Data scientist at Port Jackson Partners in Sydney, Australia. My PhD was in computational biology. In my spare time I write about medical research at BioSky.co.CVAbout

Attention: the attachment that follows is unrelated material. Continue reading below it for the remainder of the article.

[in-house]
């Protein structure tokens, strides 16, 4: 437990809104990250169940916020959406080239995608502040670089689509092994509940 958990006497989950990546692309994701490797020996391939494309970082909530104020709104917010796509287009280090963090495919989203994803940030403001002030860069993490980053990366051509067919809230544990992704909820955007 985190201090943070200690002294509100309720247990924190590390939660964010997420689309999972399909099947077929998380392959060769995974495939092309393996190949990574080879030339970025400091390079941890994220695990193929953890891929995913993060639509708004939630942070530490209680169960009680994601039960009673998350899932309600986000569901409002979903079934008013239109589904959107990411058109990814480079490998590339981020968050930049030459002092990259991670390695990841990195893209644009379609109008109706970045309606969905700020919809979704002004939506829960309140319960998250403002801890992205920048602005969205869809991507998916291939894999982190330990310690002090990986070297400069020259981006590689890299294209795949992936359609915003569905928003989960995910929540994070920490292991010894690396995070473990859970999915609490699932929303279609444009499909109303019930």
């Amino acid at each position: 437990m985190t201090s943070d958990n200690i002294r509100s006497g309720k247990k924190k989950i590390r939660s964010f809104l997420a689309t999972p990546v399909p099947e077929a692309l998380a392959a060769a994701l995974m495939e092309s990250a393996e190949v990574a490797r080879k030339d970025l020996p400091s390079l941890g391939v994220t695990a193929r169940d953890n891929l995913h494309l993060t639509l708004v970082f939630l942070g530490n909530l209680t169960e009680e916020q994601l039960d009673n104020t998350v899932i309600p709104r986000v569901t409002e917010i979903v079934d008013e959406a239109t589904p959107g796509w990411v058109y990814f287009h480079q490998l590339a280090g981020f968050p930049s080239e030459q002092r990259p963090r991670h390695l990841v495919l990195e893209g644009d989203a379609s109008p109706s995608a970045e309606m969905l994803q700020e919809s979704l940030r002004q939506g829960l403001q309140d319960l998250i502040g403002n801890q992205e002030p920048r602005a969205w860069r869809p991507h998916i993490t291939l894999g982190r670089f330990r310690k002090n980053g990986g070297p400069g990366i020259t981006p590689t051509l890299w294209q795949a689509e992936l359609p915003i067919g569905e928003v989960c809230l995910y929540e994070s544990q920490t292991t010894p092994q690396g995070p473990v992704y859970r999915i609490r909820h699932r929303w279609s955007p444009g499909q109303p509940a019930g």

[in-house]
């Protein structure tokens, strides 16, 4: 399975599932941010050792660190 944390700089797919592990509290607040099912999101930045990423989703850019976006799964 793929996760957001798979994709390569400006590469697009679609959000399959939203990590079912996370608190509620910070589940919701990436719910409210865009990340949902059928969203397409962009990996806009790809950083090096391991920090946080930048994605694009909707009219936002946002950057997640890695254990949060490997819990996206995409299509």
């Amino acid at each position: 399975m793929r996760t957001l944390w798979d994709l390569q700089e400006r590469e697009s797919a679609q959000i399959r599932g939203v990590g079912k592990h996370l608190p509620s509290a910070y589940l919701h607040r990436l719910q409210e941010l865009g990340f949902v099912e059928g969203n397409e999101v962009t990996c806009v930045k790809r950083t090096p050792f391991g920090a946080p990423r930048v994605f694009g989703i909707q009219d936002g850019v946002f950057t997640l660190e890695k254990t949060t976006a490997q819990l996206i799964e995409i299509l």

Recently I used the program FFmpeg to automatically extract metadata about the time and date some videos I’ve been using for my research were created. FFmpeg is a really useful tool for manipulating videos and images at the command-line. You can do things like change the format, quality or length of your video files with relative ease. The image processing library OpenCV even uses FFmpeg under the hood for opening videos you want to process. You can also use FFmpeg to extract metadata about your video files, and that is what I was using it for. However, I soon discovered that the metadata I retrieved with the program wasn’t completely accurate. Video file creation times were off by a couple of hours. Normally that doesn’t matter much, however if you’re breaking your data down hour-by-hour over a 2 week period, having these kinds of discrepancies really throws your analysis out. It was a great reminder to always thoroughly check the output of your analysis pipelines and to never assume that a tool will work perfectly all the time.